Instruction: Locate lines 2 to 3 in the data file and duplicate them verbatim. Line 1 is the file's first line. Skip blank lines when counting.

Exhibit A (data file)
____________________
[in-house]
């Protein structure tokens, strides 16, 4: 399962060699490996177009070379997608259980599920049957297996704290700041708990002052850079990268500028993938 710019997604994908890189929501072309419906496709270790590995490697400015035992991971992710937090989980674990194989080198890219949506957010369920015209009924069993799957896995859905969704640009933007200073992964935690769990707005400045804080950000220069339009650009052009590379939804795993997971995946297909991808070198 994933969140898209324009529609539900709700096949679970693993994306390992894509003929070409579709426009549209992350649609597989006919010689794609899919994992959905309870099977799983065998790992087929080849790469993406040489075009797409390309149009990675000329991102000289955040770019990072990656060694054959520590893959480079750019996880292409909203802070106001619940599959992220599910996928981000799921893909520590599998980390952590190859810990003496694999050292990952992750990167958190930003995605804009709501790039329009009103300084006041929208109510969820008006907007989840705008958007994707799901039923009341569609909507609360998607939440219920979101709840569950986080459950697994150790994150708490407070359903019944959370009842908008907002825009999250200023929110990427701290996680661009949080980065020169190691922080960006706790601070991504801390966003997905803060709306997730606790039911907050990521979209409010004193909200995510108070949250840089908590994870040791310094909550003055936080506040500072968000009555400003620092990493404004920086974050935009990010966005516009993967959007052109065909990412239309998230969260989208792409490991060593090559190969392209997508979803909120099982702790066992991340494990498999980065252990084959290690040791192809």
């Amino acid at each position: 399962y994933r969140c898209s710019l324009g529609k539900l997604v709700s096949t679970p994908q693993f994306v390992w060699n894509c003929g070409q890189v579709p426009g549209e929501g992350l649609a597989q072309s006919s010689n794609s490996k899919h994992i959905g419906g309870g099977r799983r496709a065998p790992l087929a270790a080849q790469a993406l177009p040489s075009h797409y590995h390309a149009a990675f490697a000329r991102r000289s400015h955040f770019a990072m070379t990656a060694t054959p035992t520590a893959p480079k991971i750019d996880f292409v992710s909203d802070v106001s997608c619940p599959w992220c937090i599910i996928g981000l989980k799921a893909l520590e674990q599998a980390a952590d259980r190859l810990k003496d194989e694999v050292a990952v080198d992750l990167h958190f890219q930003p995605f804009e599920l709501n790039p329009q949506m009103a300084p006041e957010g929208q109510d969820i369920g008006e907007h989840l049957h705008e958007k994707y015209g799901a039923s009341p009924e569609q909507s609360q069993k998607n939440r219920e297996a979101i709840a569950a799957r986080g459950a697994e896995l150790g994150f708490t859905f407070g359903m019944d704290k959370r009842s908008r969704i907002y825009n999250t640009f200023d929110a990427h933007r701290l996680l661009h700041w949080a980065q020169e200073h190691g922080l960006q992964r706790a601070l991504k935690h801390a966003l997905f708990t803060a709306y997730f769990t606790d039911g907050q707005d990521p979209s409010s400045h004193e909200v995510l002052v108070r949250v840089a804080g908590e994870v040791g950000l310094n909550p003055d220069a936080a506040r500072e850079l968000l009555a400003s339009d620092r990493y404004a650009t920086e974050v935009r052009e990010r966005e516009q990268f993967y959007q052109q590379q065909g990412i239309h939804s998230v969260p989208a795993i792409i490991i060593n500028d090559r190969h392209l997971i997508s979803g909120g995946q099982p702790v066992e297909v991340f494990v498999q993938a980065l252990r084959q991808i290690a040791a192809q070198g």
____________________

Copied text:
């Protein structure tokens, strides 16, 4: 399962060699490996177009070379997608259980599920049957297996704290700041708990002052850079990268500028993938 710019997604994908890189929501072309419906496709270790590995490697400015035992991971992710937090989980674990194989080198890219949506957010369920015209009924069993799957896995859905969704640009933007200073992964935690769990707005400045804080950000220069339009650009052009590379939804795993997971995946297909991808070198 994933969140898209324009529609539900709700096949679970693993994306390992894509003929070409579709426009549209992350649609597989006919010689794609899919994992959905309870099977799983065998790992087929080849790469993406040489075009797409390309149009990675000329991102000289955040770019990072990656060694054959520590893959480079750019996880292409909203802070106001619940599959992220599910996928981000799921893909520590599998980390952590190859810990003496694999050292990952992750990167958190930003995605804009709501790039329009009103300084006041929208109510969820008006907007989840705008958007994707799901039923009341569609909507609360998607939440219920979101709840569950986080459950697994150790994150708490407070359903019944959370009842908008907002825009999250200023929110990427701290996680661009949080980065020169190691922080960006706790601070991504801390966003997905803060709306997730606790039911907050990521979209409010004193909200995510108070949250840089908590994870040791310094909550003055936080506040500072968000009555400003620092990493404004920086974050935009990010966005516009993967959007052109065909990412239309998230969260989208792409490991060593090559190969392209997508979803909120099982702790066992991340494990498999980065252990084959290690040791192809």
């Amino acid at each position: 399962y994933r969140c898209s710019l324009g529609k539900l997604v709700s096949t679970p994908q693993f994306v390992w060699n894509c003929g070409q890189v579709p426009g549209e929501g992350l649609a597989q072309s006919s010689n794609s490996k899919h994992i959905g419906g309870g099977r799983r496709a065998p790992l087929a270790a080849q790469a993406l177009p040489s075009h797409y590995h390309a149009a990675f490697a000329r991102r000289s400015h955040f770019a990072m070379t990656a060694t054959p035992t520590a893959p480079k991971i750019d996880f292409v992710s909203d802070v106001s997608c619940p599959w992220c937090i599910i996928g981000l989980k799921a893909l520590e674990q599998a980390a952590d259980r190859l810990k003496d194989e694999v050292a990952v080198d992750l990167h958190f890219q930003p995605f804009e599920l709501n790039p329009q949506m009103a300084p006041e957010g929208q109510d969820i369920g008006e907007h989840l049957h705008e958007k994707y015209g799901a039923s009341p009924e569609q909507s609360q069993k998607n939440r219920e297996a979101i709840a569950a799957r986080g459950a697994e896995l150790g994150f708490t859905f407070g359903m019944d704290k959370r009842s908008r969704i907002y825009n999250t640009f200023d929110a990427h933007r701290l996680l661009h700041w949080a980065q020169e200073h190691g922080l960006q992964r706790a601070l991504k935690h801390a966003l997905f708990t803060a709306y997730f769990t606790d039911g907050q707005d990521p979209s409010s400045h004193e909200v995510l002052v108070r949250v840089a804080g908590e994870v040791g950000l310094n909550p003055d220069a936080a506040r500072e850079l968000l009555a400003s339009d620092r990493y404004a650009t920086e974050v935009r052009e990010r966005e516009q990268f993967y959007q052109q590379q065909g990412i239309h939804s998230v969260p989208a795993i792409i490991i060593n500028d090559r190969h392209l997971i997508s979803g909120g995946q099982p702790v066992e297909v991340f494990v498999q993938a980065l252990r084959q991808i290690a040791a192809q070198g």